Village life paired with urban chic - while just a stone’s throw from Oxford Street and abundant with its own very stylish designer stores and fine dining experience, Marylebone is still able to preserve a real community vibe that residents really treasure. A great example of this is the annual Marylebone Summer Fayre, when the High Street is closed to traffic and residents and visitors alike enjoy a classic village type fete complete with live music, market stalls, and children’s activities.

Culturally rich – with the Wallace Collection - home to one of Europe’s finest collection of 18th century art - and Wigmore Hall - with almost perfect acoustics and one of the world’s most important recital venues – on your doorstep, Marylebone  offers patrons of the arts and music two spectacular settings. And the slew of independent shops, delis and cafes that offer anything from a speciality cheese to a fishing line to a piccolo create a unique and alluring ambience that adds to Marylebone’s very distinctive village culture and sweetly eccentric character.  

Shopping Utopia – Within walking distance of shopping meca - Oxford Street, Marylebone residents can also just stay put in their own neighbourhood and pick up anything from a designer dress to hipster vintage; curious-shaped buttons to the latest paper-back; or oak-aged whiskey to locally-produced onions. See Shopping section for our recommendations.

Green spaces galore – although Marylebone sits in the heart of central London, it nestles between the two largest Royal parks in London – Regents Park to the North and Hyde Park to the South. Whether you’re inclined to get out your jogging shoes, or the pic-nic basket, enjoy the sensual pleasures of the Regents Park Rose Garden, or a leisurely row on the Serpentine, a summer weekend will pass by with ease in one of these green oases.  And if you’re looking for a brief respite during the Saturday morning shop, then Paddington Street Gardens, just off the High Street is a great place to enjoy some peace and quiet while your kids run off some steam in the playground.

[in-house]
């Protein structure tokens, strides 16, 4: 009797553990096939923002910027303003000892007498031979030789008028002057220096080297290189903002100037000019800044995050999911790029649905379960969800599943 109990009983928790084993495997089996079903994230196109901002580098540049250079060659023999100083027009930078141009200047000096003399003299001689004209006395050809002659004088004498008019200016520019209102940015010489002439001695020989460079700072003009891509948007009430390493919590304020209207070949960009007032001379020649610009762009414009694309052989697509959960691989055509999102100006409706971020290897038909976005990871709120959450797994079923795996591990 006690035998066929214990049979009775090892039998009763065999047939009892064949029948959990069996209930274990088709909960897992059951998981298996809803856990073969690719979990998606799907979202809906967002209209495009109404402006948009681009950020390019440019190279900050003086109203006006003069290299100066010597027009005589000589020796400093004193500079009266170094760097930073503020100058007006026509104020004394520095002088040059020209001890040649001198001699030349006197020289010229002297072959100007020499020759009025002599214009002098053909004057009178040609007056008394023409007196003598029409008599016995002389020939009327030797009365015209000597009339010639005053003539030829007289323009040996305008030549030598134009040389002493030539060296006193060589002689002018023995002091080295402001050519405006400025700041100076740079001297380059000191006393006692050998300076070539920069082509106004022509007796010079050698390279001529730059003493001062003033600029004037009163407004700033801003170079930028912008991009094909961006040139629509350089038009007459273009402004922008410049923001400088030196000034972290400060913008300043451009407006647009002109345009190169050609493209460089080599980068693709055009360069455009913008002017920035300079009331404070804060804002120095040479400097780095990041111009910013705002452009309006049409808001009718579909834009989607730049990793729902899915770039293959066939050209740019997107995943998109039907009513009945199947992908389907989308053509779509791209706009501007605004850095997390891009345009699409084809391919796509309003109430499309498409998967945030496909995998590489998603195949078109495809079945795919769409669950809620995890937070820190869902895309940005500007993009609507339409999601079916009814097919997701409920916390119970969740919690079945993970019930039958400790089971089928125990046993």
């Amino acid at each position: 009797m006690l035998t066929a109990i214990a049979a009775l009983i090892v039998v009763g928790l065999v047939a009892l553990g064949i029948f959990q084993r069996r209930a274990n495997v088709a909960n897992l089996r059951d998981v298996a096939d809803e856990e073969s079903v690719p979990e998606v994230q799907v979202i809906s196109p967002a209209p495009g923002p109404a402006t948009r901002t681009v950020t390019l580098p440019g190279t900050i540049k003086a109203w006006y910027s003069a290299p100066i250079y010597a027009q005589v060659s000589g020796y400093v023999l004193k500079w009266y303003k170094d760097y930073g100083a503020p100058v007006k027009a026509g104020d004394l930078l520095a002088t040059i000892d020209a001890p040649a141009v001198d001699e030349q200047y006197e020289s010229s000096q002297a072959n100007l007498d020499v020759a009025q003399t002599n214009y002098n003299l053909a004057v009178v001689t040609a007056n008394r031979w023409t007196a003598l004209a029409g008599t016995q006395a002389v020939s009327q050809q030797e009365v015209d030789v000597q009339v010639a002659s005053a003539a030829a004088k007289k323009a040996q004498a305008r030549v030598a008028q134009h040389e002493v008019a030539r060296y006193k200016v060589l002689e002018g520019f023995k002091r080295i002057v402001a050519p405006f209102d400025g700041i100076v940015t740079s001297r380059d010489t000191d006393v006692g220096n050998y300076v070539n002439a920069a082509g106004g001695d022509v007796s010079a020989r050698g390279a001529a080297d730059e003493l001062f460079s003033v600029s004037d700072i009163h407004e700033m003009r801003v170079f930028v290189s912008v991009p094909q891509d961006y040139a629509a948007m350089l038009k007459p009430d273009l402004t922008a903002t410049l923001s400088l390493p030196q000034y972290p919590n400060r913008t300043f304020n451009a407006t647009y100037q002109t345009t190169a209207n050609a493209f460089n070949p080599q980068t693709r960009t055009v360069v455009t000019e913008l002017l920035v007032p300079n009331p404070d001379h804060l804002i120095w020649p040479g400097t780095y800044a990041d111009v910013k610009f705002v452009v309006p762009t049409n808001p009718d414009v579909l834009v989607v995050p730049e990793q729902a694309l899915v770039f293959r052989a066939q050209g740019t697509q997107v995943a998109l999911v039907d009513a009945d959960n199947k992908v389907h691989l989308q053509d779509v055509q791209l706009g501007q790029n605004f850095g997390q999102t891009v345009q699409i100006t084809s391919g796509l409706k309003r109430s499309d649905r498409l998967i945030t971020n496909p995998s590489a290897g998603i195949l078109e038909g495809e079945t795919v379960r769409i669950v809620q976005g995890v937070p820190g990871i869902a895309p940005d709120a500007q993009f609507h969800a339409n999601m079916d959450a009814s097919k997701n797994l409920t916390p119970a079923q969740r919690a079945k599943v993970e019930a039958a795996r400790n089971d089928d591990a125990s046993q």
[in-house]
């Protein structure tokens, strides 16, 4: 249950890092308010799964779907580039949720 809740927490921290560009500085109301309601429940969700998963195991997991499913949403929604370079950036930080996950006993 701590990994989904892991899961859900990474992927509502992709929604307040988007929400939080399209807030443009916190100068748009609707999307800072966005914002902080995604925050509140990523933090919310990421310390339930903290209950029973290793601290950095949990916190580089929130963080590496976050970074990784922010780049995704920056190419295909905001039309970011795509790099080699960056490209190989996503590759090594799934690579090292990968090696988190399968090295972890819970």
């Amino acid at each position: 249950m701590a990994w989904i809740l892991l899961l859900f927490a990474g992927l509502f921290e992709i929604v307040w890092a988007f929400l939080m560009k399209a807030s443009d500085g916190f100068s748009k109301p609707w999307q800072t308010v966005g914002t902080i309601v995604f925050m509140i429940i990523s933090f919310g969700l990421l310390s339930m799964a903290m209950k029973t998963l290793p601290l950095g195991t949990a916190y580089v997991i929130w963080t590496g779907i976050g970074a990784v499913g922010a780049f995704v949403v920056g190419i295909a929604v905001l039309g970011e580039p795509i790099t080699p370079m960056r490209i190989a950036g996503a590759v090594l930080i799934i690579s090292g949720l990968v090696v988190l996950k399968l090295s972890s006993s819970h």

Marylebone Local Schools

For new residents with children, Marylebone offers a range of both State and privately funded options including:

International Community School– part of the SKOLA Group – a private international baccalaureate world school for ages 3-18 years.

St Vincent’s– a mixed Roman Catholic Primary School.

Hampden Gurney- a mixed Church of England Primary School.

North Westminster Community School – a mixed comprehensive for ages 11-18 years.

Portland Place School-  private school for children aged 9-18 years.

DLD College-  an independent sixth form college.

St Marylebone Secondary School– a multi-faith comprehensive school for girls aged 11-18 years.

Other private school choices include:

Abercorn

Wetherby

Francis Holland

The Sylvia Young Theatre School is also located in Marylebone.

Marylebone Transport Links

Site of the very first London ‘Omnibus’ route in 1829, which connected Paddington to bank via Marylebone Road,
 
Marylebone has always been well served by public transport links that seamlessly connect it to the rest of the City and to places further afield.

Marylebone is currently served by three tube stations – Marylebone, Baker Street and Edgeware Road which provide access to the Bakerloo, Jubilee, District, Circle, Hammersmith & City and Metropolitan lines. A host of buses provide a web of transport links across town, while over-ground trains from Marylebone station offer connections with the Chilterns and Birmingham.